Tachypnea in a 2-Month Old
Radiology Cases in Pediatric Emergency Medicine
Volume 4, Case 3
James J. Matsuda MD, PhD
Kapiolani Medical Center For Women And Children
University of Hawaii John A. Burns School of Medicine
     This is 2-month old male who presents to the 
emergency department with a five day history of funny 
breathing.  He was well until 5 days prior when his 
mother noted noisy, rapid breathing and a tactile 
temperature.  Four days prior, he was taken to his 
private physician and was started on amoxicillin for 
otitis media.  His lung exam at that time was normal.  
Two days prior he was taken to the emergency 
department and was noted to be wheezing.  He was 
given an albuterol aerosol and was discharged on oral 
albuterol.  He continued to have breathing problems at 
home and now returns to the emergency department 
since his condition has not improved.
     His birth history is unremarkable, and he has shown 
adequate weight gain since birth.  There are no 
reported feeding problems according to his mother.  His 
family history is significant for two siblings with asthma.
     Exam:  T36.9, P168, BP 98/60.  His respiratory rate 
varies between 60 and 80 per minute.  His oxygen 
saturation is 97% in room air.  His oxygen saturation 
improves to 100% on oxygen by nasal cannula at 2 
liters per minute.  He is a fussy infant with modest 
tachypnea.  Despite this, he does not appear to be in 
significant distress.  He is not toxic.  He is noted to 
have mild retractions when crying, with bilaterally 
coarse breath sounds without wheezes.  Heart regular 
without murmurs or gallops.  Abdomen:  Liver edge 
palpable 3 cm below the right costal margin.
     A chest X-ray is obtained.

View CXR:  AP view.

View CXR:  Lateral view.

     Do you think this represents a pneumonia?  The 
emergency department physician reads this as mild 
perihilar infiltrates.  A diagnostic impression of a viral 
pneumonia is made, and the infant is hospitalized 
because of his young age and persistent tachypnea.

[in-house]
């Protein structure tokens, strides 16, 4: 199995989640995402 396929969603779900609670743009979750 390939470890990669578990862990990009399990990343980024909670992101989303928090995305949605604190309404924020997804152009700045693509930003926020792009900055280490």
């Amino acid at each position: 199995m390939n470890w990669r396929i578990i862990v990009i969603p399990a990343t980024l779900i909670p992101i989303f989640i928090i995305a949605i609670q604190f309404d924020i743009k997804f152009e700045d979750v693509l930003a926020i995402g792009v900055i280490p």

The following morning, the radiologist reads the 
chest radiograph as showing borderline cardiomegaly 
with prominence of the right atrium and increased 
pulmonary vascularity.  The right heart border appears 
to be prominent, but this initially was thought to be due 
to rotational artifact.  The diffuse reticular markings 
fanning out from the hilum suggest pulmonary venous 
congestion but are difficult to distinguish from perihilar 
infiltrates. These findings are suggestive of congenital 
heart disease.  This radiographic information prompts a 
cardiac work-up.  The most important point here is to 
realize that a cardiac defect may be responsible for the 
infant's respiratory symptoms.  Scrutinizing the chest 
radiograph for subtle signs of cardiac disease is 
important since, once cardiac disease is suspected, it is 
a simple matter of obtaining an echocardiogram.
     After admission to the wards, the infant develops 
worsening respiratory distress.  A blood gas is obtained.  
On room air, an arterial blood gas shows pH 7.27, 
pCO2 35, pO2 76, HCO3 of 16.  With 100% O2, the 
pO2 increases to 138.  An EKG shows right atrial 
enlargement with right axis deviation and right 
ventricular hypertrophy.  An echocardiogram shows a 
membranous structure in the left atrium, a high atrial 
septal defect, and dilation of the right atrium and right 
ventricle.  The right ventricular systolic pressure is 
elevated to 103 mm Hg.  The diagnosis of cor 
triatriatum with secondary congestive heart failure is 
made, and the infant is started on digoxin and diuretics.  
He is referred to a cardiac surgeon for corrective 
surgery and does well postoperatively.
     A follow up chest radiograph taken a few months